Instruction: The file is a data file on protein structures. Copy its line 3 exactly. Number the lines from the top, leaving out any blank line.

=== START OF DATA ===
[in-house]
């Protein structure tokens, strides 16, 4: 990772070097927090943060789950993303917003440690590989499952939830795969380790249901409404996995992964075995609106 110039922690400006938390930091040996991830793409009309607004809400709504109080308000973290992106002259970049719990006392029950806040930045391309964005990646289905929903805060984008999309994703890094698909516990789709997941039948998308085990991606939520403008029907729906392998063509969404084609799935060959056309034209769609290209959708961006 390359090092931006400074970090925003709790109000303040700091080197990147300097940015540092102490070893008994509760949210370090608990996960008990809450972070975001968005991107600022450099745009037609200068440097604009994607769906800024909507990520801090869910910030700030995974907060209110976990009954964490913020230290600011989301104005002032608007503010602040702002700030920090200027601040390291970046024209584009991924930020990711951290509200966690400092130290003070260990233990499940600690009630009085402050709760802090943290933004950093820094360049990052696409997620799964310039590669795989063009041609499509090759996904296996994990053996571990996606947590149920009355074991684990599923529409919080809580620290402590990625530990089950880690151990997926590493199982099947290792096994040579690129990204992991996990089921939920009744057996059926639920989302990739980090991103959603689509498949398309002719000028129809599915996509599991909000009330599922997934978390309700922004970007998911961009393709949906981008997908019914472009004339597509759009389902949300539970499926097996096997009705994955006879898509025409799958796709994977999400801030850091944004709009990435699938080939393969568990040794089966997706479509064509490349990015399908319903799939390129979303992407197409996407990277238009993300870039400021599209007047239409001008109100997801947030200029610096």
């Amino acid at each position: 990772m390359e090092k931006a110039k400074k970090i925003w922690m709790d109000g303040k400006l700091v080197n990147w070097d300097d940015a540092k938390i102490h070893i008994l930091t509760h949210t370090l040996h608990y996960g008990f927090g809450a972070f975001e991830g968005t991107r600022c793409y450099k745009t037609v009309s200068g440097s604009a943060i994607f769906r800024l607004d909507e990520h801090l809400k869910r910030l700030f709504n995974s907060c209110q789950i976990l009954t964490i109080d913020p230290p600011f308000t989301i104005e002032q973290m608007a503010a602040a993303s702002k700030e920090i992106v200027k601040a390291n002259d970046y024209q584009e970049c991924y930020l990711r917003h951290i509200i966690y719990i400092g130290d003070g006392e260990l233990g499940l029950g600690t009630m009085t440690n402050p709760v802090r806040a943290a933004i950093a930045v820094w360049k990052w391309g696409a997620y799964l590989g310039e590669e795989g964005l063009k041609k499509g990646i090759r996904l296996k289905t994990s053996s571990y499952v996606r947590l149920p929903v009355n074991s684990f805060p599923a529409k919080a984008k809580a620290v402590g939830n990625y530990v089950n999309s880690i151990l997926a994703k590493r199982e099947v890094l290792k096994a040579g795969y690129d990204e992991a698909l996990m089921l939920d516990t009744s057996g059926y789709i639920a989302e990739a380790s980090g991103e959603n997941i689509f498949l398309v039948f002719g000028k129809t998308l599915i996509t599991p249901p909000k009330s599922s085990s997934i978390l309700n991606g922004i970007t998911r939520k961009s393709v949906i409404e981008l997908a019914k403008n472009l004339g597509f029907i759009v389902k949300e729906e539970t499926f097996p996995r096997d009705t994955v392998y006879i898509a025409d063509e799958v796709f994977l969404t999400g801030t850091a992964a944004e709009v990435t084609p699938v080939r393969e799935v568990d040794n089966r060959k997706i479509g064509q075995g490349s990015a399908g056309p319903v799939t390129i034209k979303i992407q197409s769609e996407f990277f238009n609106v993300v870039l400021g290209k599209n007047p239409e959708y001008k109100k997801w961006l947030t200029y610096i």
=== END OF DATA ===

């Amino acid at each position: 990772m390359e090092k931006a110039k400074k970090i925003w922690m709790d109000g303040k400006l700091v080197n990147w070097d300097d940015a540092k938390i102490h070893i008994l930091t509760h949210t370090l040996h608990y996960g008990f927090g809450a972070f975001e991830g968005t991107r600022c793409y450099k745009t037609v009309s200068g440097s604009a943060i994607f769906r800024l607004d909507e990520h801090l809400k869910r910030l700030f709504n995974s907060c209110q789950i976990l009954t964490i109080d913020p230290p600011f308000t989301i104005e002032q973290m608007a503010a602040a993303s702002k700030e920090i992106v200027k601040a390291n002259d970046y024209q584009e970049c991924y930020l990711r917003h951290i509200i966690y719990i400092g130290d003070g006392e260990l233990g499940l029950g600690t009630m009085t440690n402050p709760v802090r806040a943290a933004i950093a930045v820094w360049k990052w391309g696409a997620y799964l590989g310039e590669e795989g964005l063009k041609k499509g990646i090759r996904l296996k289905t994990s053996s571990y499952v996606r947590l149920p929903v009355n074991s684990f805060p599923a529409k919080a984008k809580a620290v402590g939830n990625y530990v089950n999309s880690i151990l997926a994703k590493r199982e099947v890094l290792k096994a040579g795969y690129d990204e992991a698909l996990m089921l939920d516990t009744s057996g059926y789709i639920a989302e990739a380790s980090g991103e959603n997941i689509f498949l398309v039948f002719g000028k129809t998308l599915i996509t599991p249901p909000k009330s599922s085990s997934i978390l309700n991606g922004i970007t998911r939520k961009s393709v949906i409404e981008l997908a019914k403008n472009l004339g597509f029907i759009v389902k949300e729906e539970t499926f097996p996995r096997d009705t994955v392998y006879i898509a025409d063509e799958v796709f994977l969404t999400g801030t850091a992964a944004e709009v990435t084609p699938v080939r393969e799935v568990d040794n089966r060959k997706i479509g064509q075995g490349s990015a399908g056309p319903v799939t390129i034209k979303i992407q197409s769609e996407f990277f238009n609106v993300v870039l400021g290209k599209n007047p239409e959708y001008k109100k997801w961006l947030t200029y610096i």